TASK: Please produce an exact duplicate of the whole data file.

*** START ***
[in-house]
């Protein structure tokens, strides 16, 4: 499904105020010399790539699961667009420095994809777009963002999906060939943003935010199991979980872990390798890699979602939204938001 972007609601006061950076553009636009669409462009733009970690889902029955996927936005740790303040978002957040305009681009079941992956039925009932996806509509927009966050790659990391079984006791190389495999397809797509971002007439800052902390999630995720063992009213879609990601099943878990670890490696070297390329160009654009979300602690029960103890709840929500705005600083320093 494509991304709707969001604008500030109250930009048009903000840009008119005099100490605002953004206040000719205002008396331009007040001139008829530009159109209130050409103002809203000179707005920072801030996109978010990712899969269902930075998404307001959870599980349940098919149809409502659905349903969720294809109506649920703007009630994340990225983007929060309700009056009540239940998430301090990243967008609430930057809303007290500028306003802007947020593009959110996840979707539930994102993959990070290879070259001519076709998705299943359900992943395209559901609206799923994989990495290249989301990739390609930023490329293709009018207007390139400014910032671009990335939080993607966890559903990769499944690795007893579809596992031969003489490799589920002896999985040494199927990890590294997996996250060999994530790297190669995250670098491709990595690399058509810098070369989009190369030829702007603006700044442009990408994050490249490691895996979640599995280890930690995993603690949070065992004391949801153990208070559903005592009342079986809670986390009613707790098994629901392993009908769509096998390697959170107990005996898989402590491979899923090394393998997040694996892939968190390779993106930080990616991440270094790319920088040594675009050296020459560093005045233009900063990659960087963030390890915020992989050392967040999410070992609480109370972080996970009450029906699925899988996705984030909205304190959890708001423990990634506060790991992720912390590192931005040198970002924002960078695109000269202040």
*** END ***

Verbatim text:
[in-house]
């Protein structure tokens, strides 16, 4: 499904105020010399790539699961667009420095994809777009963002999906060939943003935010199991979980872990390798890699979602939204938001 972007609601006061950076553009636009669409462009733009970690889902029955996927936005740790303040978002957040305009681009079941992956039925009932996806509509927009966050790659990391079984006791190389495999397809797509971002007439800052902390999630995720063992009213879609990601099943878990670890490696070297390329160009654009979300602690029960103890709840929500705005600083320093 494509991304709707969001604008500030109250930009048009903000840009008119005099100490605002953004206040000719205002008396331009007040001139008829530009159109209130050409103002809203000179707005920072801030996109978010990712899969269902930075998404307001959870599980349940098919149809409502659905349903969720294809109506649920703007009630994340990225983007929060309700009056009540239940998430301090990243967008609430930057809303007290500028306003802007947020593009959110996840979707539930994102993959990070290879070259001519076709998705299943359900992943395209559901609206799923994989990495290249989301990739390609930023490329293709009018207007390139400014910032671009990335939080993607966890559903990769499944690795007893579809596992031969003489490799589920002896999985040494199927990890590294997996996250060999994530790297190669995250670098491709990595690399058509810098070369989009190369030829702007603006700044442009990408994050490249490691895996979640599995280890930690995993603690949070065992004391949801153990208070559903005592009342079986809670986390009613707790098994629901392993009908769509096998390697959170107990005996898989402590491979899923090394393998997040694996892939968190390779993106930080990616991440270094790319920088040594675009050296020459560093005045233009900063990659960087963030390890915020992989050392967040999410070992609480109370972080996970009450029906699925899988996705984030909205304190959890708001423990990634506060790991992720912390590192931005040198970002924002960078695109000269202040």